teristic and in directing desirable
graduates towards Ann Arbor indi-
cates a very sound and healthy at-
titude, said Mr. Tapping in closing.
pong tables. During the year bil-
liard tournaments are held and many
of the country's leading chalk-line
artists give exhibitions in the Union
which may be attended free of charge.
A barber shop is located downstairs
in the Union, where nine barbers,
some permanent men and some stu-
dents, working their way through
school, are ready to serve men on the
A large ballroom is situated on
the second floor. Here dances are
held every Friday and Saturday

DIAL 4818

DIAL 3773



tering students of the University
must undergo. The Universityncares
for any illness of a serious nature
brought to light in the examination,
and advises students in the care of
minor ailments. These examinations
are provided but not required annual-
High Standards Kept
The medical officials cooperate
with students in maintaining a high
standard of living conditions. Physi-
cians conduct inspections of the eat-
ing places of Ann Arbor throughout
the school year and inform the stu-
dents through The Daily of those
places not meeting the rigid require-
An effort to orient students to the
athletic facilities of the University,
such as the Intramural building and
the Union swimming pool, is made
by the authorities.

The Student League
The ANST (Student League) will
direct you to a room when you come
at the opening of the semester. They
lave an arrangement for having stu-
dents' laundry and cleaning done for
half price. Their leaders represent
the student body in student-faculty

:A loes Much
To Aid Incoming
Student Bo dy

disputes. The chief purpose is, how- Months before registration the Stu-
ever, of a political nature. Weekly dent Christian Association is busy
meetings are required for both women with plans to make freshman year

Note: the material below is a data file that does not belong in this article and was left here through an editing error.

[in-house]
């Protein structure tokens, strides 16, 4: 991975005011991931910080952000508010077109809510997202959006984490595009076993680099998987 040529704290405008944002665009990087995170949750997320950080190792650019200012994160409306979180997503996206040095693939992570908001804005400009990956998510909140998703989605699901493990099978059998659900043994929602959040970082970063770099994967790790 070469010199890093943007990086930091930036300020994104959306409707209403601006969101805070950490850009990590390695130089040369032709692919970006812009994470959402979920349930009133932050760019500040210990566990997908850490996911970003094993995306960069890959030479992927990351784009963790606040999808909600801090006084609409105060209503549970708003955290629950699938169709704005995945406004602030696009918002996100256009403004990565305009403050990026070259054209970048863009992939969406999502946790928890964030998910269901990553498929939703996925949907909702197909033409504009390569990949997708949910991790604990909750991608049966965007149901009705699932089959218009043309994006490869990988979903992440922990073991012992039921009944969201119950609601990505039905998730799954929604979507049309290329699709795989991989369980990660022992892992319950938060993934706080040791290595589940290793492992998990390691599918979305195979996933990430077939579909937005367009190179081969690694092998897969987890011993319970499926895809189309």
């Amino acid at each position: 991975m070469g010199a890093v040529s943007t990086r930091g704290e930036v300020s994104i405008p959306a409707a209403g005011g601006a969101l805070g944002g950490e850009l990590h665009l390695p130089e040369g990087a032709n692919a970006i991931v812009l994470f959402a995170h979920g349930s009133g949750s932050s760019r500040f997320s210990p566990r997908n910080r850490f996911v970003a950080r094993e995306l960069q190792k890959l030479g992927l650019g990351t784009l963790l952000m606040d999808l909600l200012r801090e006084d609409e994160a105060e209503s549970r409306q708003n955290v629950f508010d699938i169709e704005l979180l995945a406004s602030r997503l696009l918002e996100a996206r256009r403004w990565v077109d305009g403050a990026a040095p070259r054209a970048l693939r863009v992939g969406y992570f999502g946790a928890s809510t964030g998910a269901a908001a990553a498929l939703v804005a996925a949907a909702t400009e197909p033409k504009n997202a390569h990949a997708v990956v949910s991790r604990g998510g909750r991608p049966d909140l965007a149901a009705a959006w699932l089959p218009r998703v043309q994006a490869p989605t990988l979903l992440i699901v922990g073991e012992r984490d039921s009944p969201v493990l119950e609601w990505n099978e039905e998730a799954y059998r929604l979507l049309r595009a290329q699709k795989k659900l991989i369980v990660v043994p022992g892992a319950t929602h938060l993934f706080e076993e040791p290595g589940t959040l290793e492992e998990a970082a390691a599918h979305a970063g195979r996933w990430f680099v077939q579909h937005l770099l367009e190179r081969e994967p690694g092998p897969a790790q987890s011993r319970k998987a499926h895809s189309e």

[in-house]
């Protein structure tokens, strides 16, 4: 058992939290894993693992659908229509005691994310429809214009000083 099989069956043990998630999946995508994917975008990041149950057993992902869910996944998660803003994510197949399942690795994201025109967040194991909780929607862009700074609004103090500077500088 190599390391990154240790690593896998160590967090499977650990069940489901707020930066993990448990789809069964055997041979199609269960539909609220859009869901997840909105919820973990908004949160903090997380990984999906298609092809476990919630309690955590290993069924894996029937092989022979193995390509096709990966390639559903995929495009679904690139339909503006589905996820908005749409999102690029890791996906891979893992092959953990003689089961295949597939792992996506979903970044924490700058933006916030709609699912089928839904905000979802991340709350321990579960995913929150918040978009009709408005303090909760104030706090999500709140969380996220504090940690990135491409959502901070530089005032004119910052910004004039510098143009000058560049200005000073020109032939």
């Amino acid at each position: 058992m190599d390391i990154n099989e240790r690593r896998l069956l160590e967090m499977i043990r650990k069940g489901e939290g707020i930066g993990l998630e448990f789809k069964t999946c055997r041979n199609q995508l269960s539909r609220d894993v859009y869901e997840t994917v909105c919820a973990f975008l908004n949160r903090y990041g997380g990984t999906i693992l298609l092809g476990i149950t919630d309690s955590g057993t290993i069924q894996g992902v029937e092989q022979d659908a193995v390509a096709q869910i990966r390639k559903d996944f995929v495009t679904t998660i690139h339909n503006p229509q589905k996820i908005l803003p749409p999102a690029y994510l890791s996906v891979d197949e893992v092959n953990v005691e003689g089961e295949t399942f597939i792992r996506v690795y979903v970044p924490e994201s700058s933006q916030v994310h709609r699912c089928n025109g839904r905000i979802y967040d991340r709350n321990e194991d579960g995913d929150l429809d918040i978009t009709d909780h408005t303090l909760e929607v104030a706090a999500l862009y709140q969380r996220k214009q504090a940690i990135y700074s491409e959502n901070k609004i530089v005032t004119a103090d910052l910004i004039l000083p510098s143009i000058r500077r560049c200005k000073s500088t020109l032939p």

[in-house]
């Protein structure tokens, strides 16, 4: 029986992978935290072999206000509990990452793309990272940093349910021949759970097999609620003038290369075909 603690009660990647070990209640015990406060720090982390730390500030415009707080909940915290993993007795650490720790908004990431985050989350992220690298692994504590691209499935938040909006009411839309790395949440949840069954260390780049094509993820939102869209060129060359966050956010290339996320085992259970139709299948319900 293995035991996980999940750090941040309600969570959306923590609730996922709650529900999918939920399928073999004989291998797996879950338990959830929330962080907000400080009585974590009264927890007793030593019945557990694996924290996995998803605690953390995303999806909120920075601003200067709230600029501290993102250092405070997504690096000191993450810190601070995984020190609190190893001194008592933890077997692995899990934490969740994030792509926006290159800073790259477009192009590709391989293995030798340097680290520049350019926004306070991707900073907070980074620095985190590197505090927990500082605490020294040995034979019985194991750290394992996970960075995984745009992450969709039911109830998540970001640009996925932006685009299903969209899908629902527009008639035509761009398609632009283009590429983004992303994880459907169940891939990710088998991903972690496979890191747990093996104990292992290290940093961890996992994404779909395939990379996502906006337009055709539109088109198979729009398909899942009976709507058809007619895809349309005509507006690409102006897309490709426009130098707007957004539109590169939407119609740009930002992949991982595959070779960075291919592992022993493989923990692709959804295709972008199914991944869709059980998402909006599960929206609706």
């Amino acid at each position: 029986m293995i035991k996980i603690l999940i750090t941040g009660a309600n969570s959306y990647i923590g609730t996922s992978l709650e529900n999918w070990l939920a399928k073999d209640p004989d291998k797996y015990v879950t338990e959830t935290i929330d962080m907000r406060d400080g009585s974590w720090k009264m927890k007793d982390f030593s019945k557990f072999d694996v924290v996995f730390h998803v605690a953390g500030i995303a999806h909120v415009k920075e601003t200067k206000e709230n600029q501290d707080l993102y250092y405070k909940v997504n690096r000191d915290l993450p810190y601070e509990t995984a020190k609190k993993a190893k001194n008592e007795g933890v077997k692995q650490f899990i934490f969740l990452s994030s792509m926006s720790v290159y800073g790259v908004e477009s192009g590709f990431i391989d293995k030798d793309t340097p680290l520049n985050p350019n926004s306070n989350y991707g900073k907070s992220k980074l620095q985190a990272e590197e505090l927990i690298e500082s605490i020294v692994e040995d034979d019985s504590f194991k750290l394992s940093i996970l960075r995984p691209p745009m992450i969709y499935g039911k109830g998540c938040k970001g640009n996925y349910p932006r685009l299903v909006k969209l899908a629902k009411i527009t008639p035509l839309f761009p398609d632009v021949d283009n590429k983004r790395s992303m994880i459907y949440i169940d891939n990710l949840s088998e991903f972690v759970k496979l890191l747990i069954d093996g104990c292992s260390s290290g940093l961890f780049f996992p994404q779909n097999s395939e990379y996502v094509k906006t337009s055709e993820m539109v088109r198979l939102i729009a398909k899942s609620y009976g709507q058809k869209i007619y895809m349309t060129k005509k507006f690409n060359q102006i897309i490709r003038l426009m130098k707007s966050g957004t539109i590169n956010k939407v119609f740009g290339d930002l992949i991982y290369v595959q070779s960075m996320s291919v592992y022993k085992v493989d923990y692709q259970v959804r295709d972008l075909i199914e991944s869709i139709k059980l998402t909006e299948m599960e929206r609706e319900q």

and men. Here such questions as an enjoyable one in the student's col-
women's rights, student discipline, lege career. This organization, with
and even birth control come .up for headquarters at Lane Hall, feels that
discussion. This organization is the 1 if students start off on the right foot,
medator between factory and farm the rest will be easy.
workers and students. They arrange The freshman first meets the SCA
to' send volunteer students during through its "Frosh Bible" annually
vacations to relieve factory workers distributed free to all incoming stu-
who may thus take two weeks' vaca- dents. For many years -this small
tion and at the same time draw nor- book has been giving the freshman
mal pay, or place the particularly the first insight on University activ-
musky specimens on the farms on ities. Then, just at the dawn of reg-

wishes to welcome those returning from their
vacations to Ann Arbor, and also those who are
new in the city.
We hope it will be our pleasure to handle your
accounts in our new, enlarged quarters.
Ann Aror Sai BaS
&Commiercial Bn


Use 8575 More Often-
Try Sclenker's for count- This Week's Special -
less household necessities. ZIPPER-TOP RUBBISH BARREL, $1.
213-215 West Liberty Street Phone 8575


istration, the SCA plays host to 150
freshmen men out at Rendezvous
Camp on Patterson Lake-three days
in which new students meet upper-

Southeast Corner
of Main and Huron

at State Street



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1 I